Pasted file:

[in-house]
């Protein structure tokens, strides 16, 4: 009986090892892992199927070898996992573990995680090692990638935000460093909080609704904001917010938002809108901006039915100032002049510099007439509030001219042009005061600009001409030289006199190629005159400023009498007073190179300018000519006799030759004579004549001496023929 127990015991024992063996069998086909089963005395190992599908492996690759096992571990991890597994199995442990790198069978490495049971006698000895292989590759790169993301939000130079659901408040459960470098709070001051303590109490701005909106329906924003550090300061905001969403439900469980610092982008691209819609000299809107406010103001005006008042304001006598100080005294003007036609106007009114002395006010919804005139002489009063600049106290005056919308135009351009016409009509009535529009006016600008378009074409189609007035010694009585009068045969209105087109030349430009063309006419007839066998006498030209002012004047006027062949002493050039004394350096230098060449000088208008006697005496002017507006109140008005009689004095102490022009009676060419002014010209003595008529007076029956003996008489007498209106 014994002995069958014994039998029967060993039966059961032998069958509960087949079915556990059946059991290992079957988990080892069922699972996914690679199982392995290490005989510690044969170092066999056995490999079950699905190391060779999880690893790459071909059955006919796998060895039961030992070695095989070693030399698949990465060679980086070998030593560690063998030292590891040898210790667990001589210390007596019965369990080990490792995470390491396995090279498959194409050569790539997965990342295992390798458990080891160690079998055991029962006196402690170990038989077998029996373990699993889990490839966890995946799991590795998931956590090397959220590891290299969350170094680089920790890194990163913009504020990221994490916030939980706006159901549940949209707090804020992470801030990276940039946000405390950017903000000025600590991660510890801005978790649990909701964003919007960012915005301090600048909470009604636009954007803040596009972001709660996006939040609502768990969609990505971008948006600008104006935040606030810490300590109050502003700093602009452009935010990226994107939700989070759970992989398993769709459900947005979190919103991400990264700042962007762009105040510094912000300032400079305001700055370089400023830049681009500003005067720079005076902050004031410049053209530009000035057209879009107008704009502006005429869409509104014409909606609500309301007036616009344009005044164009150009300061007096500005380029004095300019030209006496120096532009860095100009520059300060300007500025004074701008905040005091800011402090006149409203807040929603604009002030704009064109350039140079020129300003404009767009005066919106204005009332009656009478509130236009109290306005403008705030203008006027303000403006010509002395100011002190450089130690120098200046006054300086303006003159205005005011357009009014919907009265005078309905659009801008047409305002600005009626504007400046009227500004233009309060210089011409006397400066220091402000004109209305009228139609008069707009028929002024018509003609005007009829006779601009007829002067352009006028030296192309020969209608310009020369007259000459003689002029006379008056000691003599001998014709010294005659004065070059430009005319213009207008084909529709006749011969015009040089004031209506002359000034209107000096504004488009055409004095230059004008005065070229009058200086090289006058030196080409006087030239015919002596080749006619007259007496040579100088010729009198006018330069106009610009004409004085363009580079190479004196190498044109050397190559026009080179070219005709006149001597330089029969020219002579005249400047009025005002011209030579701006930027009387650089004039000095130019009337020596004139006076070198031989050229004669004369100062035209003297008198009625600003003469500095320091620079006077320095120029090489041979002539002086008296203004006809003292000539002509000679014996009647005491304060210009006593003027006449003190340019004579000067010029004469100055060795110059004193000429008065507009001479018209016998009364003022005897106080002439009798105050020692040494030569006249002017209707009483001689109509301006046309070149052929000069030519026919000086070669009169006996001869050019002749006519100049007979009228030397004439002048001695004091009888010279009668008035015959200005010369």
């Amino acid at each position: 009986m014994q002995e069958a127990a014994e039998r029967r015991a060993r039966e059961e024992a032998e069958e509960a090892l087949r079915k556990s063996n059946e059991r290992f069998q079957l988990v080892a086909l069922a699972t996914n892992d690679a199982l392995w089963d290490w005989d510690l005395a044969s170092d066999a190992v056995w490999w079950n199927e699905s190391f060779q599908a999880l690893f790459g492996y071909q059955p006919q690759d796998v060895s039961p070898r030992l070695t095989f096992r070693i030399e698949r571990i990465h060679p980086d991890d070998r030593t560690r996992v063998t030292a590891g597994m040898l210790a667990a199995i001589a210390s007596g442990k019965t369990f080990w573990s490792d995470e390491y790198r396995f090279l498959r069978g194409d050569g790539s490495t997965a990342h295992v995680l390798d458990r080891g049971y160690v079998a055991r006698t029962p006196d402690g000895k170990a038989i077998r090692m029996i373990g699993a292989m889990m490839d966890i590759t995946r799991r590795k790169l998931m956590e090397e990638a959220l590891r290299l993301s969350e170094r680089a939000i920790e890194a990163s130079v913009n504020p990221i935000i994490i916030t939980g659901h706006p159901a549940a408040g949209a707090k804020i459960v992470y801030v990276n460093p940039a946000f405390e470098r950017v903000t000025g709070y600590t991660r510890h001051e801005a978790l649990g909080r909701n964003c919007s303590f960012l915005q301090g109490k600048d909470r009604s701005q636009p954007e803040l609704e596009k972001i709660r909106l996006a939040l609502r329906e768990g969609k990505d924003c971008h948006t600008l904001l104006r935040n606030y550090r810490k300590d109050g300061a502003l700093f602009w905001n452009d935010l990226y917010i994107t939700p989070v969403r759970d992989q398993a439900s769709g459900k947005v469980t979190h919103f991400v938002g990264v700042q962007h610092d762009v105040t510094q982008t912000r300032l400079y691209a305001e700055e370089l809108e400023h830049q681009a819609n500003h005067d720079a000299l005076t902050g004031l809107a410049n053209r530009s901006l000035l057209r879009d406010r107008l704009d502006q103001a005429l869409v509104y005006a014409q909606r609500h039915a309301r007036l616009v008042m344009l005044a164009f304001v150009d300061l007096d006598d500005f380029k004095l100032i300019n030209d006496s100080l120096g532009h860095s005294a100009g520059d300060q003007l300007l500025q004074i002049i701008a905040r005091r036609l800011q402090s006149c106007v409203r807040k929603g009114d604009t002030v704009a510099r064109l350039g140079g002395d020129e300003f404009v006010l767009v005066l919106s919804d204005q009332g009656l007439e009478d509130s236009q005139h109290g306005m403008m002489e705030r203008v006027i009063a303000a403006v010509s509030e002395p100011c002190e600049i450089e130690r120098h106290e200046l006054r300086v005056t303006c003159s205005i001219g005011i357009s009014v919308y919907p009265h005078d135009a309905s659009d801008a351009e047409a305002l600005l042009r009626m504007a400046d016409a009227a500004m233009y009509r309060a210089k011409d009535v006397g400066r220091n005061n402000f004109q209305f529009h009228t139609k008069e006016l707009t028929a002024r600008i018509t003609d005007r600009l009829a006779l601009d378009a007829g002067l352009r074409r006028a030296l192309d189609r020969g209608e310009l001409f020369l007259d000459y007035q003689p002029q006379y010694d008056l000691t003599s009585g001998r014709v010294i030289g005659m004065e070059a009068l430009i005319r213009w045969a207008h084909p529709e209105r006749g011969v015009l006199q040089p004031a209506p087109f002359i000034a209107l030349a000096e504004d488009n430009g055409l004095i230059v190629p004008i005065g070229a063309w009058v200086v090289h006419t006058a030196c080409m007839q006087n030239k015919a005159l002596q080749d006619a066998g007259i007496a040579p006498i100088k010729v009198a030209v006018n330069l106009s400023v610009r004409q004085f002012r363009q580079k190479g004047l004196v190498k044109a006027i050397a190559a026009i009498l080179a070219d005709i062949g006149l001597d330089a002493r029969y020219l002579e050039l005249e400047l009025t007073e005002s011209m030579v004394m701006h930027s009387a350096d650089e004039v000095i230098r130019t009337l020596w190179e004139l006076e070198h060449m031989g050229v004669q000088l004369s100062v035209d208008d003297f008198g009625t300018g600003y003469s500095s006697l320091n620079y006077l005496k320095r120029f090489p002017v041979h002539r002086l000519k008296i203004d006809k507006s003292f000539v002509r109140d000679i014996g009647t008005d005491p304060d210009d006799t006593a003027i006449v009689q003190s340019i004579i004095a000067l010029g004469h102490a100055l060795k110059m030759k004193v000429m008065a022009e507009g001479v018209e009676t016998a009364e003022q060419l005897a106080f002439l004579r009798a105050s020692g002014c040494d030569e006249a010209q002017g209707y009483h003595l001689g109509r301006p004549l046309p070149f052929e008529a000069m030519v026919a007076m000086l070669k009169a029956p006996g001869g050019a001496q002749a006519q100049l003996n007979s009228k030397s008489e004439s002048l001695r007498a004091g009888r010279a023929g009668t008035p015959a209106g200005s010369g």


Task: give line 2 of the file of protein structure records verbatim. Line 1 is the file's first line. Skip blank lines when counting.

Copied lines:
């Protein structure tokens, strides 16, 4: 009986090892892992199927070898996992573990995680090692990638935000460093909080609704904001917010938002809108901006039915100032002049510099007439509030001219042009005061600009001409030289006199190629005159400023009498007073190179300018000519006799030759004579004549001496023929 127990015991024992063996069998086909089963005395190992599908492996690759096992571990991890597994199995442990790198069978490495049971006698000895292989590759790169993301939000130079659901408040459960470098709070001051303590109490701005909106329906924003550090300061905001969403439900469980610092982008691209819609000299809107406010103001005006008042304001006598100080005294003007036609106007009114002395006010919804005139002489009063600049106290005056919308135009351009016409009509009535529009006016600008378009074409189609007035010694009585009068045969209105087109030349430009063309006419007839066998006498030209002012004047006027062949002493050039004394350096230098060449000088208008006697005496002017507006109140008005009689004095102490022009009676060419002014010209003595008529007076029956003996008489007498209106 014994002995069958014994039998029967060993039966059961032998069958509960087949079915556990059946059991290992079957988990080892069922699972996914690679199982392995290490005989510690044969170092066999056995490999079950699905190391060779999880690893790459071909059955006919796998060895039961030992070695095989070693030399698949990465060679980086070998030593560690063998030292590891040898210790667990001589210390007596019965369990080990490792995470390491396995090279498959194409050569790539997965990342295992390798458990080891160690079998055991029962006196402690170990038989077998029996373990699993889990490839966890995946799991590795998931956590090397959220590891290299969350170094680089920790890194990163913009504020990221994490916030939980706006159901549940949209707090804020992470801030990276940039946000405390950017903000000025600590991660510890801005978790649990909701964003919007960012915005301090600048909470009604636009954007803040596009972001709660996006939040609502768990969609990505971008948006600008104006935040606030810490300590109050502003700093602009452009935010990226994107939700989070759970992989398993769709459900947005979190919103991400990264700042962007762009105040510094912000300032400079305001700055370089400023830049681009500003005067720079005076902050004031410049053209530009000035057209879009107008704009502006005429869409509104014409909606609500309301007036616009344009005044164009150009300061007096500005380029004095300019030209006496120096532009860095100009520059300060300007500025004074701008905040005091800011402090006149409203807040929603604009002030704009064109350039140079020129300003404009767009005066919106204005009332009656009478509130236009109290306005403008705030203008006027303000403006010509002395100011002190450089130690120098200046006054300086303006003159205005005011357009009014919907009265005078309905659009801008047409305002600005009626504007400046009227500004233009309060210089011409006397400066220091402000004109209305009228139609008069707009028929002024018509003609005007009829006779601009007829002067352009006028030296192309020969209608310009020369007259000459003689002029006379008056000691003599001998014709010294005659004065070059430009005319213009207008084909529709006749011969015009040089004031209506002359000034209107000096504004488009055409004095230059004008005065070229009058200086090289006058030196080409006087030239015919002596080749006619007259007496040579100088010729009198006018330069106009610009004409004085363009580079190479004196190498044109050397190559026009080179070219005709006149001597330089029969020219002579005249400047009025005002011209030579701006930027009387650089004039000095130019009337020596004139006076070198031989050229004669004369100062035209003297008198009625600003003469500095320091620079006077320095120029090489041979002539002086008296203004006809003292000539002509000679014996009647005491304060210009006593003027006449003190340019004579000067010029004469100055060795110059004193000429008065507009001479018209016998009364003022005897106080002439009798105050020692040494030569006249002017209707009483001689109509301006046309070149052929000069030519026919000086070669009169006996001869050019002749006519100049007979009228030397004439002048001695004091009888010279009668008035015959200005010369």